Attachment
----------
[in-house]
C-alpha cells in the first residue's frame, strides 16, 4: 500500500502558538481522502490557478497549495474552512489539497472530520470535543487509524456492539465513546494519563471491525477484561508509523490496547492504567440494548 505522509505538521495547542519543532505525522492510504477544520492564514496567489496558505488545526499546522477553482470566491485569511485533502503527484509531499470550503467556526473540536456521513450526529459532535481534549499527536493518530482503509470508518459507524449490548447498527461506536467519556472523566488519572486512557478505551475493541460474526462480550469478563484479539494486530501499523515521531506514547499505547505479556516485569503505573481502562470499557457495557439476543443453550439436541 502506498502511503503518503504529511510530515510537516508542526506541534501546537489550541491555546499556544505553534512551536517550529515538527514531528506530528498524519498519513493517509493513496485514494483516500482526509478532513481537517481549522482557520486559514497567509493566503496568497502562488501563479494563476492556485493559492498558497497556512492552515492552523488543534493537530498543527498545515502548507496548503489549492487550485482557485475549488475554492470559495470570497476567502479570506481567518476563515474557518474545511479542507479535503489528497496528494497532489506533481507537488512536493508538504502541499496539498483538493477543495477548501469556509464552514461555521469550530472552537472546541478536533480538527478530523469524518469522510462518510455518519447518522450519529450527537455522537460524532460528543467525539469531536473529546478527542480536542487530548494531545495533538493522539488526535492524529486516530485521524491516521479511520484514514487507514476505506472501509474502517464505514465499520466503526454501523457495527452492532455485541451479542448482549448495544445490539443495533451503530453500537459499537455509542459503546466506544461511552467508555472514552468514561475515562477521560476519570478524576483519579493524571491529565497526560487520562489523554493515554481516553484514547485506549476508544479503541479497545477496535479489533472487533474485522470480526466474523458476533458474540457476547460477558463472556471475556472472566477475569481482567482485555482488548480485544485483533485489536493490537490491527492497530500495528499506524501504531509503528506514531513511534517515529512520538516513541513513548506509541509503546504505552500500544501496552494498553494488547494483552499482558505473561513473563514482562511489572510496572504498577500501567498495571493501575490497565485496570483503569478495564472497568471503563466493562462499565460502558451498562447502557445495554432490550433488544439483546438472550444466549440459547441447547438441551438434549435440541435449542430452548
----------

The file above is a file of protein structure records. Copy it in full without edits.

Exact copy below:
[in-house]
C-alpha cells in the first residue's frame, strides 16, 4: 500500500502558538481522502490557478497549495474552512489539497472530520470535543487509524456492539465513546494519563471491525477484561508509523490496547492504567440494548 505522509505538521495547542519543532505525522492510504477544520492564514496567489496558505488545526499546522477553482470566491485569511485533502503527484509531499470550503467556526473540536456521513450526529459532535481534549499527536493518530482503509470508518459507524449490548447498527461506536467519556472523566488519572486512557478505551475493541460474526462480550469478563484479539494486530501499523515521531506514547499505547505479556516485569503505573481502562470499557457495557439476543443453550439436541 502506498502511503503518503504529511510530515510537516508542526506541534501546537489550541491555546499556544505553534512551536517550529515538527514531528506530528498524519498519513493517509493513496485514494483516500482526509478532513481537517481549522482557520486559514497567509493566503496568497502562488501563479494563476492556485493559492498558497497556512492552515492552523488543534493537530498543527498545515502548507496548503489549492487550485482557485475549488475554492470559495470570497476567502479570506481567518476563515474557518474545511479542507479535503489528497496528494497532489506533481507537488512536493508538504502541499496539498483538493477543495477548501469556509464552514461555521469550530472552537472546541478536533480538527478530523469524518469522510462518510455518519447518522450519529450527537455522537460524532460528543467525539469531536473529546478527542480536542487530548494531545495533538493522539488526535492524529486516530485521524491516521479511520484514514487507514476505506472501509474502517464505514465499520466503526454501523457495527452492532455485541451479542448482549448495544445490539443495533451503530453500537459499537455509542459503546466506544461511552467508555472514552468514561475515562477521560476519570478524576483519579493524571491529565497526560487520562489523554493515554481516553484514547485506549476508544479503541479497545477496535479489533472487533474485522470480526466474523458476533458474540457476547460477558463472556471475556472472566477475569481482567482485555482488548480485544485483533485489536493490537490491527492497530500495528499506524501504531509503528506514531513511534517515529512520538516513541513513548506509541509503546504505552500500544501496552494498553494488547494483552499482558505473561513473563514482562511489572510496572504498577500501567498495571493501575490497565485496570483503569478495564472497568471503563466493562462499565460502558451498562447502557445495554432490550433488544439483546438472550444466549440459547441447547438441551438434549435440541435449542430452548